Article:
Genital herpes, caused by the herpes simplex viruses HSV 1 and HSV 2, affects a significant percentage of people. During pregnancy, this condition can pose concerns and potential complications for both the expectant mother and the unborn child.
Can you pass genital herpes to your baby during pregnancy? The answer is, unfortunately, yes.
Genital herpes can indeed be transmitted from a mother to her baby if the virus is present in the woman’s birth canal during the delivery. The condition is known as neonatal herpes, which is a very rare but severe illness.
However, not all babies born to mothers with genital herpes will contract the virus. Even more reassuring, most women with genital herpes give birth to healthy babies!
What is Genital Herpes?
Genital herpes is a chronic viral infection caused by the herpes virus (HSV). The most known HSV viruses are HSV type 1 and type 2.
Historically, the herpes simplex virus type 1 (HSV-1) has been primarily associated with causing oral herpes, often seen as cold sores or fever blisters around the mouth. On the other hand, herpes simplex virus type 2 (HSV-2) has been more commonly linked to genital herpes.
However, due to shifts in sexual behaviors (such as oral-genital contact), HSV-1 has increasingly been found to cause genital herpes as well. This shift means that HSV-1, traditionally associated with oral sores, can now also be a cause of genital herpes.
It’s important to note that both HSV-1 and HSV-2 can cause either oral or genital herpes, although they have traditionally been associated with different locations!
Transmission and Manifestation
Genital herpes is a sexually transmitted condition that is transmitted through body fluids (genital secretions and saliva).
Herpes infection manifests as blisters or sores around the lips, nostrils, and genital area, inflammation of the cornea and eyelid, or, in rare cases, an inflammation of the brain membrane (meningoencephalitis).
However, in many cases, genital herpes is not recognized. This means patients can excrete viruses even when they do not have characteristic painful blisters and wounds.
Signs of Genital Herpes in Pregnancy
Signs of genital herpes during pregnancy differ between initial (primary) infections and recurrent outbreaks. Primary infections often manifest as painful blisters, ulcers, and other systemic symptoms, while recurrent outbreaks tend to be milder.
Symptoms of the primary infection:
- Changes in the external genitalia in the form of tiny painful blisters
- Genital ulceration
- Vaginal discharge
Other signs of genital herpes in pregnancy:
- Affected area may experience itching, pain, or irritation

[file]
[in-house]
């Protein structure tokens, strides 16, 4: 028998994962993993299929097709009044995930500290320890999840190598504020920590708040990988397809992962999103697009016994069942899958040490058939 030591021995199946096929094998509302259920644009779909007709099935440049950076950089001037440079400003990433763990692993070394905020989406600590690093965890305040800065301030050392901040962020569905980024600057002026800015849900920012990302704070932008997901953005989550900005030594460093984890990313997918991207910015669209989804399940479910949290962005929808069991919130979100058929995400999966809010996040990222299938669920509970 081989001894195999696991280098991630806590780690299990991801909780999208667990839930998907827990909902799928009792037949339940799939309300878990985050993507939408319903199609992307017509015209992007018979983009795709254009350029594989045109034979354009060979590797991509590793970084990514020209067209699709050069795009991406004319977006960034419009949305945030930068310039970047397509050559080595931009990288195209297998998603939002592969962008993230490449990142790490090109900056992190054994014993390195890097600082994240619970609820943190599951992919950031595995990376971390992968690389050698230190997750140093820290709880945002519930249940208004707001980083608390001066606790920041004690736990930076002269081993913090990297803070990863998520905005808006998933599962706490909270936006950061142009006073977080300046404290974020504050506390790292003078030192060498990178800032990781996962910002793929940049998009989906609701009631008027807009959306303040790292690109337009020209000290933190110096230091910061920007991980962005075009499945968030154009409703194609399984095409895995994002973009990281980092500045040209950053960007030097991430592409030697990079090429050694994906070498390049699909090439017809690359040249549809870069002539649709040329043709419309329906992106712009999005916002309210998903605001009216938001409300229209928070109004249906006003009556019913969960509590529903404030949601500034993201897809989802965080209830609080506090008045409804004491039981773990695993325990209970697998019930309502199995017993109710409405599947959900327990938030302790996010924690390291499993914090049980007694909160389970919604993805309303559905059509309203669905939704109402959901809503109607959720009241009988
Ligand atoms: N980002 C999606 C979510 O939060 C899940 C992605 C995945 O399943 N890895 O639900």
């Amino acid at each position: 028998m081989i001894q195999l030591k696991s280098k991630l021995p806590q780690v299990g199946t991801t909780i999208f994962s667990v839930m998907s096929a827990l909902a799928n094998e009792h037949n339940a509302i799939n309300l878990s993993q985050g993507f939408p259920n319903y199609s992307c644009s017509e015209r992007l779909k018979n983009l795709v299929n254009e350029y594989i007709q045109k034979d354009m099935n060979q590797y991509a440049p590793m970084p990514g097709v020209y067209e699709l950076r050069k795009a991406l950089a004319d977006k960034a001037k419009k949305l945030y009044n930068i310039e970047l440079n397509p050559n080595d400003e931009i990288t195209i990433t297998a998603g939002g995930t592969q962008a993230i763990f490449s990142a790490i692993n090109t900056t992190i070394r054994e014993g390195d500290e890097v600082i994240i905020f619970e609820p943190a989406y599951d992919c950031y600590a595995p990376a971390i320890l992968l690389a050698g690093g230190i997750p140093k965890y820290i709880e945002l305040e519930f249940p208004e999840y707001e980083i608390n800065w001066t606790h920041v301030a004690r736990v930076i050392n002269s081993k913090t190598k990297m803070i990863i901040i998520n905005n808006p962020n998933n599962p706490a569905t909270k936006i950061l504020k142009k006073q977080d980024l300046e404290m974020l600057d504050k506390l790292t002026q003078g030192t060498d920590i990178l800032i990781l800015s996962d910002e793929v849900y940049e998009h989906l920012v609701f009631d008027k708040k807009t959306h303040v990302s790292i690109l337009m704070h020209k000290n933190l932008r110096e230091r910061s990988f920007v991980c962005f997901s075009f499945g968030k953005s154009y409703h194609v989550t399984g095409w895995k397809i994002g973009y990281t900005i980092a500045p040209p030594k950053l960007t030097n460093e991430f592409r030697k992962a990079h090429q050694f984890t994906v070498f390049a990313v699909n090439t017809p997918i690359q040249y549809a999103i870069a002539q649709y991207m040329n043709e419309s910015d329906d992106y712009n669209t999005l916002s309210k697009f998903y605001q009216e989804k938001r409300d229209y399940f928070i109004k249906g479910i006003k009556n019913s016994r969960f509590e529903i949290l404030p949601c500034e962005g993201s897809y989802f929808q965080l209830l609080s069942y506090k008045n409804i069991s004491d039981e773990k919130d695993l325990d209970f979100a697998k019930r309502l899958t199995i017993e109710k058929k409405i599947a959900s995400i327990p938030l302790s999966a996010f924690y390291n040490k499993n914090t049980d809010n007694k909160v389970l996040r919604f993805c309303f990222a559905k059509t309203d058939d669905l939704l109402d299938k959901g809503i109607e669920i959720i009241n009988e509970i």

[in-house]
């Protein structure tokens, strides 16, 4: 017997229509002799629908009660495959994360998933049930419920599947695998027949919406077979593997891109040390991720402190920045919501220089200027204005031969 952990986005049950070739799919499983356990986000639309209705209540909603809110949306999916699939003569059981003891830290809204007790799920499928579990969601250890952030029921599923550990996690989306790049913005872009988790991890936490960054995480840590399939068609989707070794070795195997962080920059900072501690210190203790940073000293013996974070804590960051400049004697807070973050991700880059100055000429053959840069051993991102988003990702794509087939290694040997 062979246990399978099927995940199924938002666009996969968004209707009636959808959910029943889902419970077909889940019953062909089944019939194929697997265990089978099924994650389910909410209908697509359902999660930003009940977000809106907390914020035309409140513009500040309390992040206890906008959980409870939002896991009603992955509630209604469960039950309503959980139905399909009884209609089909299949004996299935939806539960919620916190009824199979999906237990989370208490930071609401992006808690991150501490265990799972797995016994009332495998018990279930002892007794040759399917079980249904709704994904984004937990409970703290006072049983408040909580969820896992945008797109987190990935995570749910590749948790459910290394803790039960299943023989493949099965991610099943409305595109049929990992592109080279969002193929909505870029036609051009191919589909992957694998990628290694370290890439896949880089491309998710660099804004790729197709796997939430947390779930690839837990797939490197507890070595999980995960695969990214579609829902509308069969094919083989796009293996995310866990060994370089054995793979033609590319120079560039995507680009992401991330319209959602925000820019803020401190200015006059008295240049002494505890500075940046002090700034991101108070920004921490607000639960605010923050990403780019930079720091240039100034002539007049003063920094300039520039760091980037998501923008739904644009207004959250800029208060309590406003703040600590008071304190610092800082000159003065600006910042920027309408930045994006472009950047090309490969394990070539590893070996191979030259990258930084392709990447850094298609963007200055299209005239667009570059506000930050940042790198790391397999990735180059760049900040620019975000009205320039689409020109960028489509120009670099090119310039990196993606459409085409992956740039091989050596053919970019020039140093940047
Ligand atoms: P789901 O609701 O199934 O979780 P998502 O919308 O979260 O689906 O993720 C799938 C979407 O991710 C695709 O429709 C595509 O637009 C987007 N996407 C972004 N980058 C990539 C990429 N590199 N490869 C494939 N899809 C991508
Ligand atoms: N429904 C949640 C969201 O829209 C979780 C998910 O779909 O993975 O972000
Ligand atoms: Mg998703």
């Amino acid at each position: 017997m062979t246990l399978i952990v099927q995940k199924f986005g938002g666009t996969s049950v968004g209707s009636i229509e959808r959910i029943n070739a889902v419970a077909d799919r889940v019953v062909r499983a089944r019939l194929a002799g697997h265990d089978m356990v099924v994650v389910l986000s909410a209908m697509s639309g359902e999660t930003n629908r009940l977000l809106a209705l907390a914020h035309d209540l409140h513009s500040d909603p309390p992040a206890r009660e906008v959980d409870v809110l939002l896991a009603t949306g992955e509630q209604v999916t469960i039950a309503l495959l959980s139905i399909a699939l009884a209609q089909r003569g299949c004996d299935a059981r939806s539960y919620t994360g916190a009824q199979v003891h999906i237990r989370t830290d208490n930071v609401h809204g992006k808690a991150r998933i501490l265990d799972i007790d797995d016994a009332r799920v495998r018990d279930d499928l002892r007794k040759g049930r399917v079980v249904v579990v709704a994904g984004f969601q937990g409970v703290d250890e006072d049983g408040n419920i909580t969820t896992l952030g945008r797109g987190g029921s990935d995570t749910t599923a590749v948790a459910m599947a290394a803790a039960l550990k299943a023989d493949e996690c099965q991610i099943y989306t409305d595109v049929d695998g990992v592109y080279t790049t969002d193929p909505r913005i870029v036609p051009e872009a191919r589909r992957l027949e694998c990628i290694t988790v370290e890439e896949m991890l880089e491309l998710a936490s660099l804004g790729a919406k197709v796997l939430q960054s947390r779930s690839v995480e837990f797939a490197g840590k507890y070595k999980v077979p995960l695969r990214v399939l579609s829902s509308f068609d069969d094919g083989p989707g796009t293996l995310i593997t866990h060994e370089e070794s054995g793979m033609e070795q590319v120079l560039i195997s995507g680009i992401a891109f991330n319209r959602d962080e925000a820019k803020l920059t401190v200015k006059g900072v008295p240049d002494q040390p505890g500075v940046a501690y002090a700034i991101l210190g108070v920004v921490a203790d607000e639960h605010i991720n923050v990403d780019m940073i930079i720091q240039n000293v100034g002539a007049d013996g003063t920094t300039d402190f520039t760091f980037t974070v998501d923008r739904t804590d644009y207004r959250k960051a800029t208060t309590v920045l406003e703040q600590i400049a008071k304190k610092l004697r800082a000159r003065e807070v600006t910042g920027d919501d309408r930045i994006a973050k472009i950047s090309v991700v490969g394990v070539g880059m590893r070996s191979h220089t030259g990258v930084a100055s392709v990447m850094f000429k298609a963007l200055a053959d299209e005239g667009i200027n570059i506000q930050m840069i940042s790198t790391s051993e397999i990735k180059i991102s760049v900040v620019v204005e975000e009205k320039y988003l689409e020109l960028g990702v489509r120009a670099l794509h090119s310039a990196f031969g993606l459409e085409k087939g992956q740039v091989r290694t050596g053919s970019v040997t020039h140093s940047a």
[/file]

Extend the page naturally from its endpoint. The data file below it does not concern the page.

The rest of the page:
- Pregnant woman usually feels a burning sensation when urinating
- General malaise
- Enlarged lymph nodes in the groin
- Muscle and joint pain
Recurrent genital herpes may occur several times a year. The clinical picture is milder, the changes are less intense, and there is usually no overall tiredness.
Pregnant women experience less significant signs. For example, only a slight pain in the external genital area may be present.
Treatment of Genital Herpes in Pregnancy
Managing genital herpes during pregnancy involves careful consideration and potential intervention to protect both the mother and the baby.
It is increasingly recommended for pregnant women who are infected with genital herpes to receive antiviral therapy during the last month of their pregnancy. This treatment can help prevent the recurrence of the infection until delivery.
If you suspect you have genital herpes and you are pregnant, talk to your gynecologist, obstetrician, or midwife! Your doctor can confirm the diagnosis and prescribe antiviral treatment if needed.
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HSV 2 Risks for the Baby
The risk to the baby from genital herpes varies depending on when the mother contracts the infection during her pregnancy.
1. Primary infection:
The most dangerous to the baby is the primary herpes infection in late pregnancy. That is because newly infected pregnant women don’t have antibodies against the virus, and there is no natural protection for the baby during birth.
If a pregnant woman gets genital herpes for the first time in late pregnancy, the risk of transmission to the fetus during delivery is between 30% and 50%.
If the patient becomes ill before pregnancy or in early pregnancy, the risk of transmission to the fetus is only 1 percent!
2. Secondary infection:
Secondary infection is usually only treated if it occurs in the last weeks of pregnancy.